Join hosts J. and Renee Heim for a Putnam County Historic Society Young Associates event documenting the story of whiskey production in the Hudson Valley. On Saturday, October 17, at 5pm, Ralph Erenzo, co-founder of Tuthilltown Spirits, and his son Gable will share their insights about the tradition of whiskey manufacturing in New York State, its relationship to the land, and why traditional batch-distilling is both an art and science. Attendees will also get to sample Tuthilltown Spirits line of Whiskeys: Bourbon, Rye, and Corn. They are the only legally distilled and aged grain spirits produced in New York since Prohibition. The Young Associates is generously sponsored by Old Stone Kitchens and Country Flooring, www.countryflooringny.com. All proceeds from this event support the Putnam County Historical Society. Tickets for this event are $40 per person, $70 per couple, or free to Young Associates members. For more information, please visit www.pchs-fsm. o r g o r t o R S V P, p l e a s e call 265-4010. The Putnam County Historical Society & Foundry School Museum is located at 63 Chestnut St. in Cold Spring. Arts on the Lake is partnering with the Liberty Free (NY) Theatre to present Nobel Laureate Harold Pinter's play The Dumb Waiter at the Lake Carmel Cultural Center, 640 Route 52, for three performances, Friday through Sunday, October 16-18. The Dumbwaiter, the play that established Pinter as a master of “comedy of menace” is about two hit men, played by Michael Frizalone and Paul Jannicola, holed-up in a dingy basement kitchen, waiting to be sent out on their next job. Paul Austin has directed this production. English playwright, screenwriter, actor, director, and political activist Harold Pinter (1930-2008) was awarded the Nobel Prize for Literature in 2005. Beginning with his first play, Pinter's writing career spanned over 50 years and produced 29 original stage plays. The Friday and Saturday performances are at 8pm and the Sunday performance is at 3pm. Tickets, $12, may b e p u r c h a s e d a t w w w. a r t sonthelake.org. Reservations may be made at: firstname.lastname@example.org. or by calling 845-228-2685.
T HE P UTNAM C OUNTY N EWS A ND R ECORDER
Wednesday, October 14, 2009
The Putnam County News and Recorder
Kudos to the Board
Letter Sent to Philipstown Board Members reprinted at the request of the author: I write in admiration and praise for the thorough and thoughtful work you have undertaken on the draft zoning plan over the past several years. Not only have you reached out to every constituency and Philipstown stakeholder in developing the plan, but you and these participants have taken great care to keep it consistent with Philipstown’s patiently developed and excellent 2020 Comprehensive Plan. As we approach the final steps toward implementation of the plan, I note what appears to be a last minute organized effort on the part of a few to derail the plan. Where have these folks been? I hope the Board will consider the points made, but not see this as any sort of a groundswell in opposition to the plan. Douglas H. Banker GARRISON
PO Box 185, Cold Spring, NY 10516 email: email@example.com
Covering Philipstown and Putnam Valley in New York’s Hudson Highlands founded in 1866 as the Cold Spring Recorder a publication of the Putnam County News & Recorder, LLC, a subsidiary of the Hudson Valley Freedom Press, LLC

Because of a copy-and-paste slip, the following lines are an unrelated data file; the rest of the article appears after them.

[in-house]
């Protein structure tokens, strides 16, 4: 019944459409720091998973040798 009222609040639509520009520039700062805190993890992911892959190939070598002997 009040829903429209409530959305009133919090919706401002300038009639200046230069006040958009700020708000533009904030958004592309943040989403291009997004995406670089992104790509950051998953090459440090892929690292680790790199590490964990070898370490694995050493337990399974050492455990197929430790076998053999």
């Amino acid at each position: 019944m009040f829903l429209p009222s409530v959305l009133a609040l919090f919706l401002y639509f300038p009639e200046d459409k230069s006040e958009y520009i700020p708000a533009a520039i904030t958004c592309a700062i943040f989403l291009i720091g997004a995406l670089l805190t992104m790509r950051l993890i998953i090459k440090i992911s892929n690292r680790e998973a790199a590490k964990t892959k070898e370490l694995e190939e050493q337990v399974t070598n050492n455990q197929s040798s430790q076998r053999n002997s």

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Brian Kenny is Not Forgotten
To the Editor: As the large signs went up this weekend I realized that Brian Kenny was not listed on the signs as a candidate. Brian is one of Philipstown’s assessors and is running this year unopposed. No one can deny that he is knowledgeable about the assessment process and a hard worker, which is clearly reflected by the absence of an opponent to challenge him. That he is not on the signs does not mean that he is not supported, but rather that he is universally supported by all! As a political chair in this town, I certainly acknowledge the oversight and cannot stress enough that it was unintentional. Brian keep doing what you do best! Randall J. Chiera P H I L I P S TO W N
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but is based on the views of residents as expressed in open debate through public hearings, meetings, and workshops over a five year period, and reflects community interest in conserving natural resources and protecting the rural character of Philipstown, while fostering a strong local economy. While the Comprehensive Plan is a guide, it is not the law; it identifies goals for the community and recommends in a general way how these goals can be achieved. In contrast, the Zoning Code implements those goals and translates them into law. We are now at the point of adopting a new zoning law that, as New York State requires, is in keeping with the Comprehensive Plan. The proposed new zoning is a logical extension of the Comprehensive Plan, though there are details yet to be worked out. In particular, the Board needs to address the significant concerns recently voiced by business owners whose properties in the new law would be changed from commercial to residential. The current intense debate is welcome, and like Mr. Salcedo (PCN&R Perspectives, Sept 30), I too hope that the process of working out these details will leave the town united and stronger. The Philipstown Build-out Analysis (see http://philipstown.com/town-code/philipstown-buildout-analysis ) tells the story of what may happen to Philipstown, and the subsequent burden on taxpayers, if development proceeds in a haphazard way without restraint and if our zoning code remains as is. The proposed new zoning law is designed to maintain property values and keep taxes from soaring, to give us tools for growth management and control over the development that does occur in Philipstown. Emily de Rham COLD SPRING